Django developers: We are the world

29 September 2007

An informal survey of the Django community

This week, Andrew and I launched the Django Gigs website to help employers find Django developers. Andrew wrote about it and thanks to the Django Community feed aggregator we had quite a few visitors in the first couple of days.

It’s clear that Django is catching on and growing in popularity. The site is getting close to 8 million hits each month. I thought it would be interesting to analyse my logs and see what I could tell about the Django community, or at least the section of it that read the blog and visited the Django Gigs website.


1280 unique IP addresses

The number of IP addresses seems a pretty good indication of how many unique visitors we had in about two days.


510 Windows
373 Mac OS X (including 4 iPhones)
312 Linux
85 Other (mostly bots, feed aggregator sites, a handful of BSD)

The platforms is a pretty even split among Windows, Mac and Linux. Which given the dominance of Windows on the desktop suggests Django is disproportionately popular with Mac OS X and Linux users. I suspect this is the case with Python in general, but I don’t have any stats to back that up.


875 Firefox
148 Safari
40 IE
36 Camino
13 Konqueror
168 Other (mostly bots or feed readers like NetNewsWire)

No big surprise here: Firefox is the daddy.

One thing that surprised me was the number of different user agents. There were 408 unique user agent strings! Of course, most of them were from different versions of the same software. IE on Windows likes to report versions of the .NET framework and various browser extension installed on the machine.


423 United States
133 France
126 United Kingdom
67 Germany
61 Canada
45 Russian Federation
42 Brazil
34 Australia
33 Netherlands
23 Italy
16 Belgium
16 China
16 Spain
15 Poland
15 Sweden
14 India
13 Norway
13 Singapore
13 Switzerland
13 Austria
13 Japan
9 Ireland
8 Ukraine
8 New Zealand
7 Finland
7 Portugal
6 Czech Republic
5 Saudi Arabia
5 Iceland

Honourable mentions (1-5 visitors): Slovenia, Denmark, Romania, Greece, Republic of Korea, Serbia and Montenegro, Indonesia, Hong Kong, Philippines, Israel, Croatia, Estonia, Colombia, Peru, Slovakia, Thailand, Turkey, Malaysia, Chile, Puerto Rico, Latvia, Hungary, Belarus, Mexico, Kenya, Kuwait, Nigeria, Lithuania, Argentina, Bolivia, Europe, Iran, Islamic Republic of, Dominican Republic, Moldova, Republic of, Bulgaria, Jamaica, Egypt, United Arab Emirates, Kazakhstan.

I used the free version of GeoIP from MaxMind to look up countries from IP addresses. It’s not totally accurate, but good enough.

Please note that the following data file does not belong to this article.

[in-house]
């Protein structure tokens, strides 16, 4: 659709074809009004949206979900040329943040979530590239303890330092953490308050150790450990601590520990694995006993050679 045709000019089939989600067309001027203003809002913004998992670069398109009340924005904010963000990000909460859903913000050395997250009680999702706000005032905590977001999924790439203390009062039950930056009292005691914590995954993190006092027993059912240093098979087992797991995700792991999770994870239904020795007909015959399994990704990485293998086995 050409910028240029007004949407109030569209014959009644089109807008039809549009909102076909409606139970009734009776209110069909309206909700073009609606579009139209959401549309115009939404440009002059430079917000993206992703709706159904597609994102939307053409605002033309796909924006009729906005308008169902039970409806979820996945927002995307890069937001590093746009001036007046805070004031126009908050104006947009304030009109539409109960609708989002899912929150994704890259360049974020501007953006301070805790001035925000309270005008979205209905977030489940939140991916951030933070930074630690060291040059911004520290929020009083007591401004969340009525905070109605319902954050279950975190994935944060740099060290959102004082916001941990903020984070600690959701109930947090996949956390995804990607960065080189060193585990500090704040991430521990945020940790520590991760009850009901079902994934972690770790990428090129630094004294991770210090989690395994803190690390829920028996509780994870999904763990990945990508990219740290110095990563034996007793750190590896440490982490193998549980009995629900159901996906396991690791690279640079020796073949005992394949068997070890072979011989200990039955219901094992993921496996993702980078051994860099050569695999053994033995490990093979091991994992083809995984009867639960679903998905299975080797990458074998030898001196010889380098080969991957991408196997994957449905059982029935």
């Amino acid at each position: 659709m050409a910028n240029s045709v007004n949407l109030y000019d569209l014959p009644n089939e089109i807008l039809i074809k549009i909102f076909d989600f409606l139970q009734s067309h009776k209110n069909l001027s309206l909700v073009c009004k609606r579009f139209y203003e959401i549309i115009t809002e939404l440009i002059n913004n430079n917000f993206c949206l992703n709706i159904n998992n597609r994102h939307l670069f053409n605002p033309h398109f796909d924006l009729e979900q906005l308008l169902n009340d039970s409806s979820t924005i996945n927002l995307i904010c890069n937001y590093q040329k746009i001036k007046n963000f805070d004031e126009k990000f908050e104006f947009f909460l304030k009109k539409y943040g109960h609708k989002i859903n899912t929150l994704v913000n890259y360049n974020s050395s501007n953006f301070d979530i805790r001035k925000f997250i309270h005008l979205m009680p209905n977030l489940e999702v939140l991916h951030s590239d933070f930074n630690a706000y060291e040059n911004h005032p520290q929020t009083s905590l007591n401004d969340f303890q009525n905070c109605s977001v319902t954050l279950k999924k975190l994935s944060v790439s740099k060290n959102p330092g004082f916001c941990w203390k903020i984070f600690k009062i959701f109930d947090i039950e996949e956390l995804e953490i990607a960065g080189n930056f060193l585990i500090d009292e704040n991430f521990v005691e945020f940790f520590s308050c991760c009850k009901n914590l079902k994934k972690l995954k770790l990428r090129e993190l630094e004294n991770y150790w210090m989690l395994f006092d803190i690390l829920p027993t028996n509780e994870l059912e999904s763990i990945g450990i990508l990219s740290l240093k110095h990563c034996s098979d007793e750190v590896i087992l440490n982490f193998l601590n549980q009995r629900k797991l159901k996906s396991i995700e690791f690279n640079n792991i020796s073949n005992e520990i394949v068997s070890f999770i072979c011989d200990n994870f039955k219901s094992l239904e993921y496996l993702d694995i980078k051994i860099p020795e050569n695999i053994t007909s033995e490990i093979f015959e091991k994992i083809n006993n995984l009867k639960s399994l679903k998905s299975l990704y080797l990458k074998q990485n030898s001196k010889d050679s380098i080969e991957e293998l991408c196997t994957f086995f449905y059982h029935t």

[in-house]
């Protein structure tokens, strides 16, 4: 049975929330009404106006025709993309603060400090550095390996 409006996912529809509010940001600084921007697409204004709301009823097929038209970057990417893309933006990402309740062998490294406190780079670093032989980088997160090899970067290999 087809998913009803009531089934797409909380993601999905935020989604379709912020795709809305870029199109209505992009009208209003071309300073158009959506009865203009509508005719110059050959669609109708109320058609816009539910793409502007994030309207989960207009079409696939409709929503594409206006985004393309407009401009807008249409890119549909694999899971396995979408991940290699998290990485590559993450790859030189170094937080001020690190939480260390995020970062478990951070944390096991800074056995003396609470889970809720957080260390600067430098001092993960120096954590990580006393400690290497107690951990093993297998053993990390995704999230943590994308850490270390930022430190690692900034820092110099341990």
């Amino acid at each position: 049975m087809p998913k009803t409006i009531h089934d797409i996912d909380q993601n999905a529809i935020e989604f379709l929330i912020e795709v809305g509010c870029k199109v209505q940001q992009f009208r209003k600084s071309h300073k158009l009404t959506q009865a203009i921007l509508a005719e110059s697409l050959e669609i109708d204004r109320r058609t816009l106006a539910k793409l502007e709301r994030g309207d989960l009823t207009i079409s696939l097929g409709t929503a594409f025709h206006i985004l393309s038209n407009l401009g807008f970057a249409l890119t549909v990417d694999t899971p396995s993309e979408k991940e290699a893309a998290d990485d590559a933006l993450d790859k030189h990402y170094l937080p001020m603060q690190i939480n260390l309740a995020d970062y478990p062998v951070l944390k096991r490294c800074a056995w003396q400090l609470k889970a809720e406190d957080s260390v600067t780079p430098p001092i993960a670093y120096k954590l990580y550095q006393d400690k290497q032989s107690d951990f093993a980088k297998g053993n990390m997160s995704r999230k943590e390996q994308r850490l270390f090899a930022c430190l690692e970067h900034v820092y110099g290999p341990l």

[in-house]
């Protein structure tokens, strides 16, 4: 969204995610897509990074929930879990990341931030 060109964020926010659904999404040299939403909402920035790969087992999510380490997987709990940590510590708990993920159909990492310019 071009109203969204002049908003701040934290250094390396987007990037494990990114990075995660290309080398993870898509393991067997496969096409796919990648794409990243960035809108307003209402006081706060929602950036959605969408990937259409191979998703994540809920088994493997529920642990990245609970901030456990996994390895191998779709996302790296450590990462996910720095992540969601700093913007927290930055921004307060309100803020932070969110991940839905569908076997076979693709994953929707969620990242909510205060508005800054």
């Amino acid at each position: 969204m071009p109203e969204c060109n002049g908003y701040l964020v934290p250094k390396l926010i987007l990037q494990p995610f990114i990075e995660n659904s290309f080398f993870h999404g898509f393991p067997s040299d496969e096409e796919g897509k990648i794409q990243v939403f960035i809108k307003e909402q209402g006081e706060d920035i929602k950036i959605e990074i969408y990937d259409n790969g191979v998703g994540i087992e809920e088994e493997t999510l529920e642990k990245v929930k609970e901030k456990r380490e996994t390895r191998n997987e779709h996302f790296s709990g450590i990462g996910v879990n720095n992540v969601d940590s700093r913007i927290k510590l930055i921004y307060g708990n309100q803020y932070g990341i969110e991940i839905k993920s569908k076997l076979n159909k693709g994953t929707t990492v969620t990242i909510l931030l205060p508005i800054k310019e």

It’s very easy to use from Python, assuming you have the library installed:

import GeoIP
geo =
print geo.country_name_by_addr('')

It’s not surprising that North America and Western Europe are well represented, but Russia, Brazil and Australia seem to have a good Django following also.

We are the world

Obviously this is just a sample of the Django community and may not be representative, but it does given an indication that Django developers are spread across the world and across the major platforms. That can only be a good thing for the continued growth and success of the framework.

Filed under: Django — Scott @ 1:03 pm


  1. Just some quick stats from to round out the picture:

    * Top countries visitors come from: US, Germany, UK, China, Italy, Russia.
    * Top languages: English, German, Polish, Russian, Spanish.
    * Browser breakdown: Firefox by a landslide, then Safari, then IE.

    There are also a number of language- or country-specific Django user groups as well; the Django wiki’s got a list (, but the most active seem to be the Brazilian group (over two hundred members on their mailing list), followed by French and Spanish.

    Comment by James Bennett — 30 September 2007 @ 2:39 am

  2. GeoIP i on my ever growing ToDo-List :(

    Comment by macdet — 30 September 2007 @ 6:55 am

  3. I’ve posted a summary of visitors to the Django Sites website on my blog at

    Some of the statistics are quite similar while others vary a little, most likely due to our relevant target audiences.

    Thanks to both you & James for providing some interesting stats.

    Comment by Ross Poulton — 1 October 2007 @ 3:02 am

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